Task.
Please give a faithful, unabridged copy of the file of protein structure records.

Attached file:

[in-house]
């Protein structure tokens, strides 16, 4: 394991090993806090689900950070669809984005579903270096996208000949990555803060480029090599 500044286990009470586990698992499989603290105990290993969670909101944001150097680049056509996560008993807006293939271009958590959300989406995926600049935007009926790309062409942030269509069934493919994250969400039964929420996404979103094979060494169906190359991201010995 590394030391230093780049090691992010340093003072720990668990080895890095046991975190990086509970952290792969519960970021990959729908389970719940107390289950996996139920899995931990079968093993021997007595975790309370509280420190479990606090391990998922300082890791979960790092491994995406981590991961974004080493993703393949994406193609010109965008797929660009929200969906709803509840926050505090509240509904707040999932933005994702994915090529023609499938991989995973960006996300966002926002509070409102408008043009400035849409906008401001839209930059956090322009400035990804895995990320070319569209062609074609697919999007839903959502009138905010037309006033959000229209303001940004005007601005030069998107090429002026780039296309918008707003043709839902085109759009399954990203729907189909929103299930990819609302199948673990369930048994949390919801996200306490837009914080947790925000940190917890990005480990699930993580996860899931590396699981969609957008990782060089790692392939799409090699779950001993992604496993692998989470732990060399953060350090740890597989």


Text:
[in-house]
């Protein structure tokens, strides 16, 4: 394991090993806090689900950070669809984005579903270096996208000949990555803060480029090599 500044286990009470586990698992499989603290105990290993969670909101944001150097680049056509996560008993807006293939271009958590959300989406995926600049935007009926790309062409942030269509069934493919994250969400039964929420996404979103094979060494169906190359991201010995 590394030391230093780049090691992010340093003072720990668990080895890095046991975190990086509970952290792969519960970021990959729908389970719940107390289950996996139920899995931990079968093993021997007595975790309370509280420190479990606090391990998922300082890791979960790092491994995406981590991961974004080493993703393949994406193609010109965008797929660009929200969906709803509840926050505090509240509904707040999932933005994702994915090529023609499938991989995973960006996300966002926002509070409102408008043009400035849409906008401001839209930059956090322009400035990804895995990320070319569209062609074609697919999007839903959502009138905010037309006033959000229209303001940004005007601005030069998107090429002026780039296309918008707003043709839902085109759009399954990203729907189909929103299930990819609302199948673990369930048994949390919801996200306490837009914080947790925000940190917890990005480990699930993580996860899931590396699981969609957008990782060089790692392939799409090699779950001993992604496993692998989470732990060399953060350090740890597989």